Manipulating People’s Emotions
Manipulating people’s emotions with numbers occurs as a result of two forces:
- Numbers give people the feeling that they know something.
- Numbers don’t clarify things as much as people feel they do.
For instance, let’s start simple. People feel more certain when they hear 55% of people say “X” than when they hear most people say “X.” Yet, if the 55% were just an educated guess – not the result of a thorough study – then factually there’s no difference between the two.
Emotionally, there is though. That’s a basic form of manipulating people’s emotions with numbers. “Most” is vague, “55%” is definite. In the battle to resolve uncertainty, definite wins over vague.
Now, take something far more involved, polls. A poll found 60% would vote for Person A and 40% for Person B. All right, it’s easy. Person A will win. Really? Here are just a few questions that cast doubt on this:
- Did they ask people who are likely to vote or did they just ask anyone who could vote?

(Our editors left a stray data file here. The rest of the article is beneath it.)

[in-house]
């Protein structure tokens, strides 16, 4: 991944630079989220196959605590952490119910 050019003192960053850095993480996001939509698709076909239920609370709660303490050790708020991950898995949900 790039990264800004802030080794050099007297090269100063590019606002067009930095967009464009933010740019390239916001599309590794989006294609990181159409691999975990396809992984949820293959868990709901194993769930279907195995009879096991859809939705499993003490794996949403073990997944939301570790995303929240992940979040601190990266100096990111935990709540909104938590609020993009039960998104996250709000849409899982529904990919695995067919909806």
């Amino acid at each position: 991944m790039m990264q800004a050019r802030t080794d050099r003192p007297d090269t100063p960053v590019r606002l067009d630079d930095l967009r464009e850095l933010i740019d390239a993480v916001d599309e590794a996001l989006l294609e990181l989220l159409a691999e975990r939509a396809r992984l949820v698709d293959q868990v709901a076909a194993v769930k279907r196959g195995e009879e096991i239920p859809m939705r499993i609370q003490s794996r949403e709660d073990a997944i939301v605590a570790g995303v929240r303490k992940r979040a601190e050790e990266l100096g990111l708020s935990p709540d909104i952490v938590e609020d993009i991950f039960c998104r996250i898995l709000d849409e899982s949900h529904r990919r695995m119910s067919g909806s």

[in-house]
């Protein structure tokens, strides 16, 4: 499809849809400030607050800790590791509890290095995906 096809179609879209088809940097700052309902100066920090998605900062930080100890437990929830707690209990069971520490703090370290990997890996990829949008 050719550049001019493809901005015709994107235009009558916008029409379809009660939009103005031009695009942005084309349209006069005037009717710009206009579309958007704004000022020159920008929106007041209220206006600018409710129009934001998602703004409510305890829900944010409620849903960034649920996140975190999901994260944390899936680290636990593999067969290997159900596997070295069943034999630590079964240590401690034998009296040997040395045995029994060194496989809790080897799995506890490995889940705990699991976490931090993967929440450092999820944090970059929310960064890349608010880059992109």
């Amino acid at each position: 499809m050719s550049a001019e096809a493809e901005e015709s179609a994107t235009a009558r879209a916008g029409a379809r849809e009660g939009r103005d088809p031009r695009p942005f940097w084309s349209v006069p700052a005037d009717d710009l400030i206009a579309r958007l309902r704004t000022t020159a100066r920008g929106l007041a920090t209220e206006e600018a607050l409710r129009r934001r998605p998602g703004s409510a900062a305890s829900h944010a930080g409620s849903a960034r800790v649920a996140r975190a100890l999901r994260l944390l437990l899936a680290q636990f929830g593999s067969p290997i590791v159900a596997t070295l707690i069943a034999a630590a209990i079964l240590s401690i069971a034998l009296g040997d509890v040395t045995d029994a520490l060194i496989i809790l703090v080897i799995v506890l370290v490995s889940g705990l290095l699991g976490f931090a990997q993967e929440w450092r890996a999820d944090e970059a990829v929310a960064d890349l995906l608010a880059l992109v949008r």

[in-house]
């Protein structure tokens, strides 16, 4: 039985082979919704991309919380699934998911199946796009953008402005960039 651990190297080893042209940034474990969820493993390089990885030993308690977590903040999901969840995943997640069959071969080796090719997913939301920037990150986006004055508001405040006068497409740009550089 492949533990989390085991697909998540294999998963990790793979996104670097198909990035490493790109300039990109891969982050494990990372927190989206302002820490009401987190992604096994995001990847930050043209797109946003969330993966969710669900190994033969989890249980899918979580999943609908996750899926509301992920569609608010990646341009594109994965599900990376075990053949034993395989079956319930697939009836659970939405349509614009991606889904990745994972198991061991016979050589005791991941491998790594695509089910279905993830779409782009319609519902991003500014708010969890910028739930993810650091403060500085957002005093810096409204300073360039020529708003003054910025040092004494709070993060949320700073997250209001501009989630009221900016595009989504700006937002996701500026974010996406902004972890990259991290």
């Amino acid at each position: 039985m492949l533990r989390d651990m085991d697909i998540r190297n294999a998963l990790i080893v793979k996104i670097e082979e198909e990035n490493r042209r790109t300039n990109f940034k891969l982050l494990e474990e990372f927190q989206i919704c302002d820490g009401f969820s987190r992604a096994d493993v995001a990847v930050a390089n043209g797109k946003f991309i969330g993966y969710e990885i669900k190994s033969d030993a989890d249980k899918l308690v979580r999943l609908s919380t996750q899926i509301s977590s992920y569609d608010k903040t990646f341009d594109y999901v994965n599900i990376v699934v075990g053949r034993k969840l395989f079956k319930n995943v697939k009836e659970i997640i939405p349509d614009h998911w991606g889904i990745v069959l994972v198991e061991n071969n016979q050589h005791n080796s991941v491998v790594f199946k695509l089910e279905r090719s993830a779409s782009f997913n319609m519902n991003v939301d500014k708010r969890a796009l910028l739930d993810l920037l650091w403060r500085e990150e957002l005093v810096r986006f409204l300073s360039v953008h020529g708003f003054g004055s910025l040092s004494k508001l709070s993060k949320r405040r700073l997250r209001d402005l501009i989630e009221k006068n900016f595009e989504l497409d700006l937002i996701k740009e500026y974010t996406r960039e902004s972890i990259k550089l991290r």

- How did they figure out who was likely to vote? Did they vote in the last two elections or did they vote in the last three of five elections? Were they strongly committed to their candidate?
- If they asked just anyone who could vote, were they registered voters or did they just ask anyone who was eligible to vote?
Taking Advantage Of People’s Inability To Handle The Truth About Numbers
The truth about numbers, data and statistics is this: they don’t give the security that people feel they do. Thus, people overweight them. Yet, to dive into this truth is hard. People can’t handle it.
This exposes them to manipulation. Here’s how. First, if they like what the numbers say, they won’t look behind them. Why ruin the good feeling of knowing something certain?
Second, if they don’t like what they say, manipulators will change what they say. They don’t need to change the numbers either, just how they look. It might mean focusing on the good ones and discounting the bad ones. Again, people won’t dive into the truth. It’s too hard. Manipulators know this.
Manipulating people’s emotions with numbers works because at their core, people want to feel good about the feeling of certainty numbers inherently give.